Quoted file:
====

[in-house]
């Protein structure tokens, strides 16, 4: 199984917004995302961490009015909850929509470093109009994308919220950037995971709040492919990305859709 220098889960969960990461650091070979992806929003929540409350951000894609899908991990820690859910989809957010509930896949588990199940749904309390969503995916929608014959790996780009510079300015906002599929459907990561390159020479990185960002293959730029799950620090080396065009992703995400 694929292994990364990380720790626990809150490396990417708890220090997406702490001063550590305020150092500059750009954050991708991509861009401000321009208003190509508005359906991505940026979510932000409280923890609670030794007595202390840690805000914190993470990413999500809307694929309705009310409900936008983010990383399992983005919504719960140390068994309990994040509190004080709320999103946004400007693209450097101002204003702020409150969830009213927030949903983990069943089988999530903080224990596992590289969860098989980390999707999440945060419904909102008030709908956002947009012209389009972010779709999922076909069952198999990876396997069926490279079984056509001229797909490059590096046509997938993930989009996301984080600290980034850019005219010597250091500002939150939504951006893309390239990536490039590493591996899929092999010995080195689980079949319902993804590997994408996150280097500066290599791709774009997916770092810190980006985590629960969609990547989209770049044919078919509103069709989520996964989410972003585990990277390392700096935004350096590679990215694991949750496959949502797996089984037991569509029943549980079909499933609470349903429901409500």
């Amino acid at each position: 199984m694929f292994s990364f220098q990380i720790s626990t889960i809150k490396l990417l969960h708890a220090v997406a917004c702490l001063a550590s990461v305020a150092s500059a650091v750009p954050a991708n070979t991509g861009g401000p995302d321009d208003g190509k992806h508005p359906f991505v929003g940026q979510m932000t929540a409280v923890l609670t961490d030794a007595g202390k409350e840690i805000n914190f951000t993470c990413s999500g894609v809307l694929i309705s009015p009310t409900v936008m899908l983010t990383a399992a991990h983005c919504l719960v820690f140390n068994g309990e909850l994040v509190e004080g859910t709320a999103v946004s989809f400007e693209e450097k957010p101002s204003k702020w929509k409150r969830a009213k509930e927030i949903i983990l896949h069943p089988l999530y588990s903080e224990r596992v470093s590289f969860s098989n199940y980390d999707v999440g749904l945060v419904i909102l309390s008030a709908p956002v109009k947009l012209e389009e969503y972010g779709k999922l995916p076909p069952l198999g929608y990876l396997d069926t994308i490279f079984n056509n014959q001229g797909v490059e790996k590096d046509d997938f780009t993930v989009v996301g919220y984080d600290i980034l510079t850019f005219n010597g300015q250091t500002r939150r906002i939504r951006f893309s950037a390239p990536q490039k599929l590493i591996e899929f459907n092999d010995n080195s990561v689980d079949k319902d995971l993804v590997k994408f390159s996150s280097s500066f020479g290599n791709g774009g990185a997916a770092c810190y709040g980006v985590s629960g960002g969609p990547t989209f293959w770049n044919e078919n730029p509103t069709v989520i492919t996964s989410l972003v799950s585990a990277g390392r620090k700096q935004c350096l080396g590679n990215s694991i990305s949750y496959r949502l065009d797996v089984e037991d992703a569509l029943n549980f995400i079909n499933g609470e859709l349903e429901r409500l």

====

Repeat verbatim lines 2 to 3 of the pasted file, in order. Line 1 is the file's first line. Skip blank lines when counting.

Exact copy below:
């Protein structure tokens, strides 16, 4: 199984917004995302961490009015909850929509470093109009994308919220950037995971709040492919990305859709 220098889960969960990461650091070979992806929003929540409350951000894609899908991990820690859910989809957010509930896949588990199940749904309390969503995916929608014959790996780009510079300015906002599929459907990561390159020479990185960002293959730029799950620090080396065009992703995400 694929292994990364990380720790626990809150490396990417708890220090997406702490001063550590305020150092500059750009954050991708991509861009401000321009208003190509508005359906991505940026979510932000409280923890609670030794007595202390840690805000914190993470990413999500809307694929309705009310409900936008983010990383399992983005919504719960140390068994309990994040509190004080709320999103946004400007693209450097101002204003702020409150969830009213927030949903983990069943089988999530903080224990596992590289969860098989980390999707999440945060419904909102008030709908956002947009012209389009972010779709999922076909069952198999990876396997069926490279079984056509001229797909490059590096046509997938993930989009996301984080600290980034850019005219010597250091500002939150939504951006893309390239990536490039590493591996899929092999010995080195689980079949319902993804590997994408996150280097500066290599791709774009997916770092810190980006985590629960969609990547989209770049044919078919509103069709989520996964989410972003585990990277390392700096935004350096590679990215694991949750496959949502797996089984037991569509029943549980079909499933609470349903429901409500």
């Amino acid at each position: 199984m694929f292994s990364f220098q990380i720790s626990t889960i809150k490396l990417l969960h708890a220090v997406a917004c702490l001063a550590s990461v305020a150092s500059a650091v750009p954050a991708n070979t991509g861009g401000p995302d321009d208003g190509k992806h508005p359906f991505v929003g940026q979510m932000t929540a409280v923890l609670t961490d030794a007595g202390k409350e840690i805000n914190f951000t993470c990413s999500g894609v809307l694929i309705s009015p009310t409900v936008m899908l983010t990383a399992a991990h983005c919504l719960v820690f140390n068994g309990e909850l994040v509190e004080g859910t709320a999103v946004s989809f400007e693209e450097k957010p101002s204003k702020w929509k409150r969830a009213k509930e927030i949903i983990l896949h069943p089988l999530y588990s903080e224990r596992v470093s590289f969860s098989n199940y980390d999707v999440g749904l945060v419904i909102l309390s008030a709908p956002v109009k947009l012209e389009e969503y972010g779709k999922l995916p076909p069952l198999g929608y990876l396997d069926t994308i490279f079984n056509n014959q001229g797909v490059e790996k590096d046509d997938f780009t993930v989009v996301g919220y984080d600290i980034l510079t850019f005219n010597g300015q250091t500002r939150r906002i939504r951006f893309s950037a390239p990536q490039k599929l590493i591996e899929f459907n092999d010995n080195s990561v689980d079949k319902d995971l993804v590997k994408f390159s996150s280097s500066f020479g290599n791709g774009g990185a997916a770092c810190y709040g980006v985590s629960g960002g969609p990547t989209f293959w770049n044919e078919n730029p509103t069709v989520i492919t996964s989410l972003v799950s585990a990277g390392r620090k700096q935004c350096l080396g590679n990215s694991i990305s949750y496959r949502l065009d797996v089984e037991d992703a569509l029943n549980f995400i079909n499933g609470e859709l349903e429901r409500l």